Pioneering experiments using heated field plots to test the responses of crops to temperature have revealed an unexpected plus side of climate change for farmers.
The field trial experiment – the first of its kind – was set up to investigate the link between warmer Octobers in the United Kingdom and higher yields of oilseed rape.
The crop, planted in autumn and harvested early the following summer, is particularly sensitive to temperature at certain times of the year with annual yields varying by up to 30 percent as a result. It is known that warmer temperatures in October are correlated with higher oilseed rape yields, but the reason for this trend was unclear.
The results of this study by the John Innes Centre reveal that the temperature in October is surprisingly important for the timing of flowering, and that warmer Octobers result in a delay to flowering the following spring.
Professor Steve Penfield an author of the study says, “We found that oilseed rape plants stop growing when they go through the floral transition at the end of October, and that warmer temperatures at this time of year enable the plant to grow for longer, giving more potential for higher yields.”
The good news for growers of oilseed rape is that Met Office data shows cold Octobers are now much less frequent than they were in the past.
“By establishing the link between autumn temperatures and yield, our study highlights an example of climate change being potentially useful to farmers. Cold Octobers have a negative effect on yield if you are growing oilseed rape, and these are now rarer,” says Professor Penfield.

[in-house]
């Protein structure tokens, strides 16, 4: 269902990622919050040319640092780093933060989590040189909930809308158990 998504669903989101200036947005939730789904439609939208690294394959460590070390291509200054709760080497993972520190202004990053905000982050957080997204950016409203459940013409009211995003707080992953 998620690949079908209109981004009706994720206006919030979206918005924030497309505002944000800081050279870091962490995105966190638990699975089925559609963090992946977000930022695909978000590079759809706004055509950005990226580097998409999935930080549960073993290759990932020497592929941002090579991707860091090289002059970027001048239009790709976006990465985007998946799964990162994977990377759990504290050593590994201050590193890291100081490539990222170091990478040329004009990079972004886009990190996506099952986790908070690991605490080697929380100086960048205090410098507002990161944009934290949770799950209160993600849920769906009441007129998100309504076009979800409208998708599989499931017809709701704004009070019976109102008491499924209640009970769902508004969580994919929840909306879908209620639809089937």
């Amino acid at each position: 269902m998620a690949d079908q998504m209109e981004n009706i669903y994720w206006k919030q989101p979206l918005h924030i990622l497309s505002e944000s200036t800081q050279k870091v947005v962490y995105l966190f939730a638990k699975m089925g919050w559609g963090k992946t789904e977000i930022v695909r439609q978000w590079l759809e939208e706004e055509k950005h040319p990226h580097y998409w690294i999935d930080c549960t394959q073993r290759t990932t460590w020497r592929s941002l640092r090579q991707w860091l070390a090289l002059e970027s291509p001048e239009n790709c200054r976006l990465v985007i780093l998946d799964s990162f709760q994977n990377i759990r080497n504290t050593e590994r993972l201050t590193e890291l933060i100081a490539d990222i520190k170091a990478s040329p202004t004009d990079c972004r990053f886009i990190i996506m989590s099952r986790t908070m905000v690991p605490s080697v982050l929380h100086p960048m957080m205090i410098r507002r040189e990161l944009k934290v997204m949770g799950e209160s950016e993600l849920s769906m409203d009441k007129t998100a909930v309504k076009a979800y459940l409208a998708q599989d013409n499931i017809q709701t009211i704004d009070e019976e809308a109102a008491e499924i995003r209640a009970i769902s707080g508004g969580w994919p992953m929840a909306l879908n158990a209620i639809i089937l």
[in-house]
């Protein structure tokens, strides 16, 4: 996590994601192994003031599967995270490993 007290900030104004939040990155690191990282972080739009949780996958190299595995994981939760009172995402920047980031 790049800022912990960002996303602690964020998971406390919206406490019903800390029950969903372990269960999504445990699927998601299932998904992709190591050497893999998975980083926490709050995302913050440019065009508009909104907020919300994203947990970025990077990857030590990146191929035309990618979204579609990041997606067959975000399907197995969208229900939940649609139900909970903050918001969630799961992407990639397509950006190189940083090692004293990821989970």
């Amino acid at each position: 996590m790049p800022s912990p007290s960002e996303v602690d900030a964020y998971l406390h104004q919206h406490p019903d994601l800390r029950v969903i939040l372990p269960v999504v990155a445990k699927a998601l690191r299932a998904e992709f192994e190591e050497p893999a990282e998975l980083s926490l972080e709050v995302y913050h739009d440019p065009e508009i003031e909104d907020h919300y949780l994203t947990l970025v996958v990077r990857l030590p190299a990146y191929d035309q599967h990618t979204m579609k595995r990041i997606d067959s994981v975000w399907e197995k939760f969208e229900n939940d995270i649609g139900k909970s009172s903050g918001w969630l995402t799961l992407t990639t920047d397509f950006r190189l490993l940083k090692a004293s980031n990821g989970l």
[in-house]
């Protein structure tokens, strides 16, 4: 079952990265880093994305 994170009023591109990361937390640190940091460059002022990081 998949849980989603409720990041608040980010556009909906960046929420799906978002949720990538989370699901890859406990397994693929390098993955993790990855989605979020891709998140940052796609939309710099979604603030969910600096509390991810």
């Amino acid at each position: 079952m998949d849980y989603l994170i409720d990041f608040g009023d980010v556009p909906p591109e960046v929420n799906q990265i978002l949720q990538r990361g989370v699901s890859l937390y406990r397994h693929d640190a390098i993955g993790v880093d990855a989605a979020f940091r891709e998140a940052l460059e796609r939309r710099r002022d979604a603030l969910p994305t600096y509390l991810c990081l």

Temperature is critical for oilseed rape lifecycle because it determines at what point the plant goes through the transition from vegetative state to flowering, with delays in flowering being associated with higher yields.
This process called vernalisation is well understood in the lab as a requirement of a prolonged exposure to cold temperature. But an increasing body of research suggests vernalisation might work differently under more variable conditions experienced by a plant in the field.
In this study the team used soil surface warming cables to raise the temperature of field plots by between 4 and 8 degrees Celsius, simulating warmer October temperatures. Two varieties of oilseed rape with differing vernalisation requirements were trialled.
Lab tests on dissected plants showed that warming in October conditions delayed floral transition by between 3 and 4 weeks for both varieties. Genetic tests showed genes associated with vernalisation in cold conditions were also highly expressed in the warm conditions.
The study shows that vernalisation in oilseed rape takes place predominantly during October during which time the mean temperature is between 10-12 degrees Celsius.
The technology used in the study has been used before in natural grasslands to simulate winter warming but the trials conducted by the John Innes Centre research team are the first time it’s been used on a crop in the field.
“This study was only possible because were able to create the lab into a field to simulate how climate change is affecting UK agriculture,” says Professor Penfield. “It’s important to be able to do this because yield is highly weather dependent in oilseed rape and it is very likely that climate change will have big consequences for the way we can use crops and the type of variety that we need to deploy.”